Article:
A delve into the history of racing games, from humble arcade machines through to the bafflingly realistic console gaming of today

There is a noticeable difference in opinion of driving/racing games, in that you either love them or you find them incredibly boring. Disappointingly I was originally party to the first statement, but this gradually changed, ensuring that it quickly moved on to the second and I find myself somewhat disenfranchised with the automotive games on offer today.

When they first came around, racing games were a very basic affair of white on black pixels but these would gradually evolve through to drawn models, to polygonal structures, up to intensely realistic graphics that even resemble real life Just look at these side-by-shots and guess which ones are which…




From Project Gotham Racing 4 – Courtesy of GameTrailers Forums


So, just how did we arrive at this point? Developers didn’t just suddenly create Mario Kart or Gran Turismo 5 without the inspiration gained from earlier games, but exactly where did this come from?

Travel back to 1973 and to an (at the time) obscure company called Taito who changed their business model from providing jukebox lease to creating video games, the first ever of which was ‘Astro Race’. Annoyingly, I haven’t been able to find a great deal of information about this game, save for a few photos of the machine cabinet and some paperwork, but really it doesn’t reveal anything about the game. If you have any photos, footage or descriptions of the game, then please feel free to comment so I can find out more!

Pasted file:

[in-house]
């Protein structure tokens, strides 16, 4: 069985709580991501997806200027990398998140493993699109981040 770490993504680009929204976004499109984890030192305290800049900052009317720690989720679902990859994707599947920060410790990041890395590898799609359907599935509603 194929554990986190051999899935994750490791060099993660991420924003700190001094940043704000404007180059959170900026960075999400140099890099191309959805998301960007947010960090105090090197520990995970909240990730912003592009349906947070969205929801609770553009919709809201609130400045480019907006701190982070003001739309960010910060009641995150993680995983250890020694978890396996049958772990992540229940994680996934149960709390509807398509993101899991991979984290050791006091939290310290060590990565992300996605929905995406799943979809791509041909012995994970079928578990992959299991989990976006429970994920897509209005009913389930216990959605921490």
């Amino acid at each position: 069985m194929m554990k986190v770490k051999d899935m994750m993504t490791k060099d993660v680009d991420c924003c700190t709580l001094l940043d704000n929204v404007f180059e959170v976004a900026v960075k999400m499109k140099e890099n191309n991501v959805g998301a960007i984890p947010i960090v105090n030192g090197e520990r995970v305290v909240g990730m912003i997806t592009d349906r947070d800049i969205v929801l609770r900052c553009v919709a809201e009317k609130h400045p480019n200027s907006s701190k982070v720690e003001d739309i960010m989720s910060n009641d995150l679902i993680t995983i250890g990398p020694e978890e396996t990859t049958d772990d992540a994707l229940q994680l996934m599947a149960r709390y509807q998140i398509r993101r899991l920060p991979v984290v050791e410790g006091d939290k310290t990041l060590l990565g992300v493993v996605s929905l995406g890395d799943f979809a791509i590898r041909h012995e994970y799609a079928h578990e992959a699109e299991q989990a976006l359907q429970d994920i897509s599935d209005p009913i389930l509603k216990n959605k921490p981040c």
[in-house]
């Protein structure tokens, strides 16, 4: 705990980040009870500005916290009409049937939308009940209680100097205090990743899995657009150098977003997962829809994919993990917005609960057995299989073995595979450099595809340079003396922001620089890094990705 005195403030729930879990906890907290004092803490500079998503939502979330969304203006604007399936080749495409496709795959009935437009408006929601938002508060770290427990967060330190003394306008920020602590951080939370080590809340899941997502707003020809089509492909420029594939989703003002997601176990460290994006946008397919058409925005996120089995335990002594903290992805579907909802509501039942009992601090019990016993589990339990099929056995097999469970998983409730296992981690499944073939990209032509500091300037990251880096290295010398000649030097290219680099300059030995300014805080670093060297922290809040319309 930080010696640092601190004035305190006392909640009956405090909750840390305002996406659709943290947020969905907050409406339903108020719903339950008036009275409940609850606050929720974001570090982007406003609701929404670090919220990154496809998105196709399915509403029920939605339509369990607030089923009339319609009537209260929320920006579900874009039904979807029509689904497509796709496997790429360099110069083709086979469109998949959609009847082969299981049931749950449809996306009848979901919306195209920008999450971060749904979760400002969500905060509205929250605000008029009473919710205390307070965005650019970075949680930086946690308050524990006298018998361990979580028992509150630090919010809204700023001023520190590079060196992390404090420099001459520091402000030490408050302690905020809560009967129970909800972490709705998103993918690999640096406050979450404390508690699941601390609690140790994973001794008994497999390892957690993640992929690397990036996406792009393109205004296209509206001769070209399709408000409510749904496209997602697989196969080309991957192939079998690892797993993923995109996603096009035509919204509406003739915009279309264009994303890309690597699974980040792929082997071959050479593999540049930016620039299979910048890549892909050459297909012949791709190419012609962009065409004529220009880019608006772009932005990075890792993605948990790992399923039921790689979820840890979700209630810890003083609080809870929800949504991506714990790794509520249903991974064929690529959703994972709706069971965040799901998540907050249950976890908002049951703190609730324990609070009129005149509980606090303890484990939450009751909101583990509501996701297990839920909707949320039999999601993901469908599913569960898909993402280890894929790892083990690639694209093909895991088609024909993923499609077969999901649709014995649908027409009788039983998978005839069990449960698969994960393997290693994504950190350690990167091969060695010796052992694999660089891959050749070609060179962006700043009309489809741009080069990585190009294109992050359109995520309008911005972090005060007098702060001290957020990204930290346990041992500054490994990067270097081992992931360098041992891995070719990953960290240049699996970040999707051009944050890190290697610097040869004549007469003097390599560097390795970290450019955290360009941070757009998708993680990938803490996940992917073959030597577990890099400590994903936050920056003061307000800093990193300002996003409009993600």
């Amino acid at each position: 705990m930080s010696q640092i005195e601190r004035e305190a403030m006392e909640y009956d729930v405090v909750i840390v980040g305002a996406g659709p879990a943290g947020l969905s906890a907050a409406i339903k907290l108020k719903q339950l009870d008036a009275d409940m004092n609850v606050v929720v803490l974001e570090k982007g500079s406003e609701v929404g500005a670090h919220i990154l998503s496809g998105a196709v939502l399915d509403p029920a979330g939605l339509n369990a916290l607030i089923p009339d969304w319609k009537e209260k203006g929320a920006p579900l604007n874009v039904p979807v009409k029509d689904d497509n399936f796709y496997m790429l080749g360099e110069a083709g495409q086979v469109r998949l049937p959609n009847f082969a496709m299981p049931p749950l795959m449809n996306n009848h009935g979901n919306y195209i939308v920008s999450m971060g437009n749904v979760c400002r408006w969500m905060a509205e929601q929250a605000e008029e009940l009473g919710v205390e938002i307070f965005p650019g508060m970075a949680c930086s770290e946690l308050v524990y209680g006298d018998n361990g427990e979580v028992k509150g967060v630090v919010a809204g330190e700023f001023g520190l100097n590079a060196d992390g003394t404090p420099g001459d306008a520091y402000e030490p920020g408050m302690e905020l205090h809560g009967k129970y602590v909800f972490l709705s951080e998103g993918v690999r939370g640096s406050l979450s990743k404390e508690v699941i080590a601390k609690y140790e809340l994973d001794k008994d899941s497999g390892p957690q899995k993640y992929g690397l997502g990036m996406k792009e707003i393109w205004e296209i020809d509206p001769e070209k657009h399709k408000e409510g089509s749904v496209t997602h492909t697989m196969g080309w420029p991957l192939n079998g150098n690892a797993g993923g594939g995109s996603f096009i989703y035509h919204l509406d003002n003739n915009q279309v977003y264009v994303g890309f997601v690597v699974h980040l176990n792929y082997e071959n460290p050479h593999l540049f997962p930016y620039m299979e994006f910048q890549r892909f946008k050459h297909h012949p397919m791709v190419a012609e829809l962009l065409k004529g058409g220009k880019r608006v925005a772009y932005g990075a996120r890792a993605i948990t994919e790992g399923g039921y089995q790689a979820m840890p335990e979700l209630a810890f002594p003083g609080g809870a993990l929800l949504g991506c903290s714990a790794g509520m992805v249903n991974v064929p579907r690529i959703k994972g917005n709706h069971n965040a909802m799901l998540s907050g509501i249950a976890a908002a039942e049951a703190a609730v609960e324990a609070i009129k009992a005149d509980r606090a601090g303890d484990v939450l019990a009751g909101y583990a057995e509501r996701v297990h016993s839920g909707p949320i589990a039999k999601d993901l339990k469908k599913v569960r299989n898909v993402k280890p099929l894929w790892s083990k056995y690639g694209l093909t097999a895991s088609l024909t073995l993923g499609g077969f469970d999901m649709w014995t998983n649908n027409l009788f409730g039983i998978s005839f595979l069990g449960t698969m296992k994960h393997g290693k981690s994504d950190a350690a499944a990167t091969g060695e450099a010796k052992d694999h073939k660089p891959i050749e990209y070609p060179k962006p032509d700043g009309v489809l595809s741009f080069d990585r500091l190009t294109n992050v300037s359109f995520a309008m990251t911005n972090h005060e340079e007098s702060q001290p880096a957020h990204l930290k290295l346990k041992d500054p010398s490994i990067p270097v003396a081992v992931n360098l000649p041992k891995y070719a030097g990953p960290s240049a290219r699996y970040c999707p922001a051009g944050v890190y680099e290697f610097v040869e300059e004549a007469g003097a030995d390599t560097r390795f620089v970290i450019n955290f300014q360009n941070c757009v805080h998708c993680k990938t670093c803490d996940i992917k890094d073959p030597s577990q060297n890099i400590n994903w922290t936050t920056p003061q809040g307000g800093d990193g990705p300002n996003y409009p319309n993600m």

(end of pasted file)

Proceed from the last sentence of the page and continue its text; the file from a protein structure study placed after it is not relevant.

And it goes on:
Courtesy of Arcade-Museum.com


The next year, Taito would then release their more popular and successful game, Speed Race, which would form a basic foundation of racing to inspire many others. Incorporating collision detection, scrolling graphics and a driving interface (arcade steering wheel, pedal and gearstick), this was widely considered to be the first ‘arcade driving game’.

Atari and Nintendo quickly followed track releasing their variances of the formula with overhead views and a horse racing sim game, respectively. Sega then created Moto-Cross in 1976, which introduced the third-person perspective viewpoint as well as recognisable haptic vibration feedback (so all you fans of Uncharted have this game to thank!). The same year, Atari released Night Driver, a game that remains popular today – a video of the gameplay can be seen below (bear in mind, that nice-looking car graphic is actually just a plastic insert laid under the screen):

http://www.youtube.com/user/river9999uk

Four years later, more improvements arrived in Namco’s Rally-X, with features such as scrolling along both axes, a basic version of radar so that you could determine your position and background music. In 1981, Sega released Turbo, which was the first racing game to feature third-person rear-view perspective as well as full-colour graphics.

But it wan’t until the next year (1982) that things would change in a pivotal improvement, as Namco released Pole Position to Huge success and high popularity. Pole Position perfected the perspective view that is a staple of driving games now and brought in other advancements such as AI-controlled opponents, a time trial qualifying lap and collisions that would make your cars explode. In 1984, Nintendo would release Excitebike, which allowed for excellent customisation of tracks, and even though it was not a driving game in the same vein as the aforementioned examples, it helped properly introduce me to the genre.